NA-MIC drives the development of platforms and algorithms through the needs and research of its DBPs. Each DBP has selected specific workflows and roadmaps as focal points for development, with a goal of providing the community with complete end-to-end solutions using NA-MIC tools. Each DBP is connected to a member of the Engineering core and a member of the Algorithm core to orchestrate the NA-MIC activities to support their DBP. The four current DBPs in NA-MIC focus on the personal and longitudinal aspects of pathology and disease. These DBPs are Atrial Fibrillation, Traumatic Brain Injury, Adaptive Radiation Therapy, and Huntington's Disease. For each roadmap project, the software tools, exemplar data, and a tutorial are provided to the community to allow others to reproduce the results and apply the workflows in their own research programs.

NA-MIC algorithms are designed and used to address specific needs of the DBPs. Multiple solution paths are explored and compared within NA-MIC, resulting in recommendations to the field. The NA-MIC algorithm groups have collaborated on a broad spectrum of methods for Structural Image Analysis, Diffusion Image Analysis, and Functional Image Analysis and orchestrated the solutions to the DBP workflows and roadmaps. These efforts have led to fundamental advancements in shape representation, shape analysis, groupwise registration, diffusion estimation, segmentation and quantification, functional estimation, distortion correction, and clustering. To support the current DBPs, the algorithms team is focusing on Statistical Models of Anatomy and Pathology, Geometric Correspondence, User Interactive Tools for Segmentation, and Longitudinal and Time-Series Analysis.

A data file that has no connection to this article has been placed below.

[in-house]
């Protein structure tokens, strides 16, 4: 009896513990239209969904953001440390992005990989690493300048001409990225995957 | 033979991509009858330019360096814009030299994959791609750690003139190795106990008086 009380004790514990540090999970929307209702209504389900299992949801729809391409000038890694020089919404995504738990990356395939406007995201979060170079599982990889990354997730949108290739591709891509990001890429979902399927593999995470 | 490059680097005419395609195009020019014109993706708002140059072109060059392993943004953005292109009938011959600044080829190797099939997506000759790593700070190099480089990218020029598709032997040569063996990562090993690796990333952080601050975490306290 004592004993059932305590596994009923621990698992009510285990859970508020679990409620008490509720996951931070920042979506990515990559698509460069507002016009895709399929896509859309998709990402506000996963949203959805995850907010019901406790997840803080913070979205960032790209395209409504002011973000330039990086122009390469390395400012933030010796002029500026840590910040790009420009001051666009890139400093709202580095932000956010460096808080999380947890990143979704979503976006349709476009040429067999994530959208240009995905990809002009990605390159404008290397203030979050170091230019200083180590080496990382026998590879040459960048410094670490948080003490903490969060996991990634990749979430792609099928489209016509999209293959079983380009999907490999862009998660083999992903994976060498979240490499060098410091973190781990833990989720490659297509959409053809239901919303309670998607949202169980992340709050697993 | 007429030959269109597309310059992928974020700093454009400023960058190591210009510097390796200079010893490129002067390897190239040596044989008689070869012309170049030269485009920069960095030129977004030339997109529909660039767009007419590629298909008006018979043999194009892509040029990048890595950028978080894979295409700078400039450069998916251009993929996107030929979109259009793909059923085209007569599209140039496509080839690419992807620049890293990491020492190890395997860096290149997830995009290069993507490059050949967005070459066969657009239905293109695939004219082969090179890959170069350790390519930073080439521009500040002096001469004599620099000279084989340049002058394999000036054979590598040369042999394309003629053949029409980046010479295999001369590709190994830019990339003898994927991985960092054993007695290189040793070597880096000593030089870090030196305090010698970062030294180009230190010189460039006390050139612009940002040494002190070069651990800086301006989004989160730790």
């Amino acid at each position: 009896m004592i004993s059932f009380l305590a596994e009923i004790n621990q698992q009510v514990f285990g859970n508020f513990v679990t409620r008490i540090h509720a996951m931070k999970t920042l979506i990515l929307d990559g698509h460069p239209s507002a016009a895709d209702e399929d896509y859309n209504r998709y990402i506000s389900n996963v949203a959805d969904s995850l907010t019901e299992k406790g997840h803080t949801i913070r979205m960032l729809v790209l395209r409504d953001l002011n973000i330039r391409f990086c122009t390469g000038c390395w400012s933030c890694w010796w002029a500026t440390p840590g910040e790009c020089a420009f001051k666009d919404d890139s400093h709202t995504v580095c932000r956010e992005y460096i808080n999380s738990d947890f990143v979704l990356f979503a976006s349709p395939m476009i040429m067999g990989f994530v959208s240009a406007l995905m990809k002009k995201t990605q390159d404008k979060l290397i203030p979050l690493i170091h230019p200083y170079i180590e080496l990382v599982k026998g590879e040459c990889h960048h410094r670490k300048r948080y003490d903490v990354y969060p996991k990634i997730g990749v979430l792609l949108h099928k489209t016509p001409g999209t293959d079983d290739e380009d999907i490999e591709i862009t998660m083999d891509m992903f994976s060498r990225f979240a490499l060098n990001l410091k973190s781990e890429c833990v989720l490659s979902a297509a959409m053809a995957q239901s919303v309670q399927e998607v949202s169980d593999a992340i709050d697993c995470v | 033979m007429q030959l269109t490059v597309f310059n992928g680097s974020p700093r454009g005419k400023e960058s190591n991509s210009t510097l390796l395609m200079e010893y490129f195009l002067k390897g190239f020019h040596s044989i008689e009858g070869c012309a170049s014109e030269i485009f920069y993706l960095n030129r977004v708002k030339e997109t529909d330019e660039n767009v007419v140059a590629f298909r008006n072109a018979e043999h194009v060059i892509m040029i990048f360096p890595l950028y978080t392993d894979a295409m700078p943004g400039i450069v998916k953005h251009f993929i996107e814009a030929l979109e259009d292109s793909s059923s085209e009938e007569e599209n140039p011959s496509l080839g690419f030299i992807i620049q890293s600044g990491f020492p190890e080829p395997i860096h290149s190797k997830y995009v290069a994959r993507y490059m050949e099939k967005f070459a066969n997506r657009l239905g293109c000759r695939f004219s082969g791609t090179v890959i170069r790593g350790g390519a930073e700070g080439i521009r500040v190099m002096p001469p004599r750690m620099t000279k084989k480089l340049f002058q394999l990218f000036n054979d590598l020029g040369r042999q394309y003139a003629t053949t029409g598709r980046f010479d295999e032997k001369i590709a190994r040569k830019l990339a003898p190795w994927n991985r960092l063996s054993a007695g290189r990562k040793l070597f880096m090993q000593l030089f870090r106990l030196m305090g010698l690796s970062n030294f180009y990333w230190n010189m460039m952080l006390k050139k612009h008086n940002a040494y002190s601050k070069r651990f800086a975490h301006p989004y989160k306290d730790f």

5.2 Impact within NIH-Funded Research Within NIH-funded research, NA-MIC is the National Center for Biomedical Computing (NCBC) collaborating center for eight other grants: PAR-05-063: R01EB005973 Automated FE Mesh Development, PAR-05-063: R01CA124377 An Integrated System for Image-Guided Radiofrequency Ablation of Liver Tumors, PAR-07-249: R01EB006733 Development and Dissemination of Robust Brain MRI Measurement Tools, PAR-07-249: R01MH084795 The Microstructural Basis of Abnormal Connectivity in Autism, PAR-07-249: R01CA131718 NA-MIC Virtual Colonoscopy, PAR-07-249: R01EB008171 3D Shape Analysis for Computational Anatomy, PAR-07-249: R01AA016748 Measuring Alcohol and Stress Interaction with Structural and Perfusion MRI, and PAR-08-183: R21EB009900 Johns Hopkins Skull Stripping.

NA-MIC also collaborates or has collaborated with other NIH funded organizations, including: U24RR026057 Collaborative Tools Support Network for BIRN, U24RR025736 BIRN CC, U54GM072970 NCBC Stanford Simbios, U54EB005149-04S1 NA-MIC Collaboration with NITRC, COPDGene® quantitative analysis, R01NS050568 BRAINS Morphology and Image Analysis, NCBC Supplement for Microscopy and Slicer, R01CA111288 NA-MIC Collaboration with Prostate BRP, U24RR021992 fBIRN, U41RR019703 NA-MIC Collaboration with NCIGT, U54LM008748 NCBC I2B2, U24RR021382 mBIRN, P41RR013218 NA-MIC Collaboration with NAC, BrainColor, Real-Time Computing for Image Guided Neurosurgery, UL1RR025758 NA-MIC support for Harvard CTSC Translational Imaging Consortium, Children's Pediatric Cardiology Collaboration with SCI/SPL/Northeastern.